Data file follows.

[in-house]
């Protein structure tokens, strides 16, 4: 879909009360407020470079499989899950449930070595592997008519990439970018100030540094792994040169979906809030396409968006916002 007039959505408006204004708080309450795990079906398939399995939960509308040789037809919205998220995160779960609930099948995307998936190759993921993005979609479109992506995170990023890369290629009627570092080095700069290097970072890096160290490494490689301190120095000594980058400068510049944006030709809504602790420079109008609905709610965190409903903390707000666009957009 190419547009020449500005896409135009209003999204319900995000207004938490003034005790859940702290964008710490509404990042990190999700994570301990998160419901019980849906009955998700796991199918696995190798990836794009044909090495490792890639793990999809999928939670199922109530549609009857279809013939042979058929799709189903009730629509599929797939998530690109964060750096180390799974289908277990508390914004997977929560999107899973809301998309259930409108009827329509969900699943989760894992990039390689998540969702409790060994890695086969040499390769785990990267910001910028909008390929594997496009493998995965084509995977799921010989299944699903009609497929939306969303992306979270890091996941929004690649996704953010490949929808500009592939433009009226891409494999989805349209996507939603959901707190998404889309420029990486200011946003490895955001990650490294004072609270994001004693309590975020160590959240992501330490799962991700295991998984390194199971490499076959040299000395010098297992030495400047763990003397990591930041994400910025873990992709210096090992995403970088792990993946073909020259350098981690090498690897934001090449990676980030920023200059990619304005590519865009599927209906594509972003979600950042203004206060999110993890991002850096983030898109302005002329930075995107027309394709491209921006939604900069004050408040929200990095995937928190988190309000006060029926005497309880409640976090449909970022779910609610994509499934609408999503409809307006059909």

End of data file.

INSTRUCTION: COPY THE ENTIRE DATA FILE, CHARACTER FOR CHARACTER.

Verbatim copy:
[in-house]
């Protein structure tokens, strides 16, 4: 879909009360407020470079499989899950449930070595592997008519990439970018100030540094792994040169979906809030396409968006916002 007039959505408006204004708080309450795990079906398939399995939960509308040789037809919205998220995160779960609930099948995307998936190759993921993005979609479109992506995170990023890369290629009627570092080095700069290097970072890096160290490494490689301190120095000594980058400068510049944006030709809504602790420079109008609905709610965190409903903390707000666009957009 190419547009020449500005896409135009209003999204319900995000207004938490003034005790859940702290964008710490509404990042990190999700994570301990998160419901019980849906009955998700796991199918696995190798990836794009044909090495490792890639793990999809999928939670199922109530549609009857279809013939042979058929799709189903009730629509599929797939998530690109964060750096180390799974289908277990508390914004997977929560999107899973809301998309259930409108009827329509969900699943989760894992990039390689998540969702409790060994890695086969040499390769785990990267910001910028909008390929594997496009493998995965084509995977799921010989299944699903009609497929939306969303992306979270890091996941929004690649996704953010490949929808500009592939433009009226891409494999989805349209996507939603959901707190998404889309420029990486200011946003490895955001990650490294004072609270994001004693309590975020160590959240992501330490799962991700295991998984390194199971490499076959040299000395010098297992030495400047763990003397990591930041994400910025873990992709210096090992995403970088792990993946073909020259350098981690090498690897934001090449990676980030920023200059990619304005590519865009599927209906594509972003979600950042203004206060999110993890991002850096983030898109302005002329930075995107027309394709491209921006939604900069004050408040929200990095995937928190988190309000006060029926005497309880409640976090449909970022779910609610994509499934609408999503409809307006059909």